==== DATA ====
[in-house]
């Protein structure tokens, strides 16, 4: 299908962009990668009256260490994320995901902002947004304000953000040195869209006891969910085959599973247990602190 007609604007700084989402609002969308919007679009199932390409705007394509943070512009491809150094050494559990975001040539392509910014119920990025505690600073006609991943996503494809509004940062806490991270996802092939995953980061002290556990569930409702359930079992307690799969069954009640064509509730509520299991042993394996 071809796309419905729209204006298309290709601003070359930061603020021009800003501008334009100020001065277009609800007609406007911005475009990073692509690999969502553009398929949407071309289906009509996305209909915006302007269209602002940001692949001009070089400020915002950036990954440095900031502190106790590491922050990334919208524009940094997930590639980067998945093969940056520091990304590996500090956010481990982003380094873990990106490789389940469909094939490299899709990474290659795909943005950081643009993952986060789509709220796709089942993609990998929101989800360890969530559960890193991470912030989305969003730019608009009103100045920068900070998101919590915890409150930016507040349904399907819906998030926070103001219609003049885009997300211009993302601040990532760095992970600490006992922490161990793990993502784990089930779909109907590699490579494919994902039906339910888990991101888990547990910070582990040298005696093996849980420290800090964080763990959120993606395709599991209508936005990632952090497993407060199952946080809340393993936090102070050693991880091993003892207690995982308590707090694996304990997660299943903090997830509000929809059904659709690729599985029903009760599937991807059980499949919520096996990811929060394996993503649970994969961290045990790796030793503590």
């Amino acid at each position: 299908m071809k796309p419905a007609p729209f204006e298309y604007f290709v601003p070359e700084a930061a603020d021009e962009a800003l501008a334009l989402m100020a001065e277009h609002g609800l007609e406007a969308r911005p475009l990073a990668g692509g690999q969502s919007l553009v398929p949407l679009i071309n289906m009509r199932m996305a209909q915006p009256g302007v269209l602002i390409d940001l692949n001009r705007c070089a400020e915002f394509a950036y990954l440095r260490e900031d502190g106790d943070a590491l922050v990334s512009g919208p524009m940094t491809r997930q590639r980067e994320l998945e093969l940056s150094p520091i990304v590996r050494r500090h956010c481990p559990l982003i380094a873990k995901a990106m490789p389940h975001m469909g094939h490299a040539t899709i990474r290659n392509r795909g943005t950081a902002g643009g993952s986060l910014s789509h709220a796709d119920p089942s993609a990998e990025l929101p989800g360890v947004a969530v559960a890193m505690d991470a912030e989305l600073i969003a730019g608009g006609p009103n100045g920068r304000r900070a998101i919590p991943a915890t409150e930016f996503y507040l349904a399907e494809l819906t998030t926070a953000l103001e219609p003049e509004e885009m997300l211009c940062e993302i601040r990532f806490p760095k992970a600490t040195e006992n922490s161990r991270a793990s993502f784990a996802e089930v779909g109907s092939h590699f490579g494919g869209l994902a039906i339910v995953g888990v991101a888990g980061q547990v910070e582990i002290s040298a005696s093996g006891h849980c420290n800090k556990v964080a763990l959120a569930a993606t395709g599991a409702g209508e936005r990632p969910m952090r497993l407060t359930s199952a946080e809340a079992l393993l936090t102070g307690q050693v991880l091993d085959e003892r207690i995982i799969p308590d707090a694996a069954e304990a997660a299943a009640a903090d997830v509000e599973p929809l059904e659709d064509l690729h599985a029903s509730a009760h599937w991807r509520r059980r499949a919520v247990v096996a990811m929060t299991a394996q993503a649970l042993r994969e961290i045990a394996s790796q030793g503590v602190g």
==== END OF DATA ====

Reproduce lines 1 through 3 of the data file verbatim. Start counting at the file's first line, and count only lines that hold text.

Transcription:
[in-house]
């Protein structure tokens, strides 16, 4: 299908962009990668009256260490994320995901902002947004304000953000040195869209006891969910085959599973247990602190 007609604007700084989402609002969308919007679009199932390409705007394509943070512009491809150094050494559990975001040539392509910014119920990025505690600073006609991943996503494809509004940062806490991270996802092939995953980061002290556990569930409702359930079992307690799969069954009640064509509730509520299991042993394996 071809796309419905729209204006298309290709601003070359930061603020021009800003501008334009100020001065277009609800007609406007911005475009990073692509690999969502553009398929949407071309289906009509996305209909915006302007269209602002940001692949001009070089400020915002950036990954440095900031502190106790590491922050990334919208524009940094997930590639980067998945093969940056520091990304590996500090956010481990982003380094873990990106490789389940469909094939490299899709990474290659795909943005950081643009993952986060789509709220796709089942993609990998929101989800360890969530559960890193991470912030989305969003730019608009009103100045920068900070998101919590915890409150930016507040349904399907819906998030926070103001219609003049885009997300211009993302601040990532760095992970600490006992922490161990793990993502784990089930779909109907590699490579494919994902039906339910888990991101888990547990910070582990040298005696093996849980420290800090964080763990959120993606395709599991209508936005990632952090497993407060199952946080809340393993936090102070050693991880091993003892207690995982308590707090694996304990997660299943903090997830509000929809059904659709690729599985029903009760599937991807059980499949919520096996990811929060394996993503649970994969961290045990790796030793503590």
């Amino acid at each position: 299908m071809k796309p419905a007609p729209f204006e298309y604007f290709v601003p070359e700084a930061a603020d021009e962009a800003l501008a334009l989402m100020a001065e277009h609002g609800l007609e406007a969308r911005p475009l990073a990668g692509g690999q969502s919007l553009v398929p949407l679009i071309n289906m009509r199932m996305a209909q915006p009256g302007v269209l602002i390409d940001l692949n001009r705007c070089a400020e915002f394509a950036y990954l440095r260490e900031d502190g106790d943070a590491l922050v990334s512009g919208p524009m940094t491809r997930q590639r980067e994320l998945e093969l940056s150094p520091i990304v590996r050494r500090h956010c481990p559990l982003i380094a873990k995901a990106m490789p389940h975001m469909g094939h490299a040539t899709i990474r290659n392509r795909g943005t950081a902002g643009g993952s986060l910014s789509h709220a796709d119920p089942s993609a990998e990025l929101p989800g360890v947004a969530v559960a890193m505690d991470a912030e989305l600073i969003a730019g608009g006609p009103n100045g920068r304000r900070a998101i919590p991943a915890t409150e930016f996503y507040l349904a399907e494809l819906t998030t926070a953000l103001e219609p003049e509004e885009m997300l211009c940062e993302i601040r990532f806490p760095k992970a600490t040195e006992n922490s161990r991270a793990s993502f784990a996802e089930v779909g109907s092939h590699f490579g494919g869209l994902a039906i339910v995953g888990v991101a888990g980061q547990v910070e582990i002290s040298a005696s093996g006891h849980c420290n800090k556990v964080a763990l959120a569930a993606t395709g599991a409702g209508e936005r990632p969910m952090r497993l407060t359930s199952a946080e809340a079992l393993l936090t102070g307690q050693v991880l091993d085959e003892r207690i995982i799969p308590d707090a694996a069954e304990a997660a299943a009640a903090d997830v509000e599973p929809l059904e659709d064509l690729h599985a029903s509730a009760h599937w991807r509520r059980r499949a919520v247990v096996a990811m929060t299991a394996q993503a649970l042993r994969e961290i045990a394996s790796q030793g503590v602190g």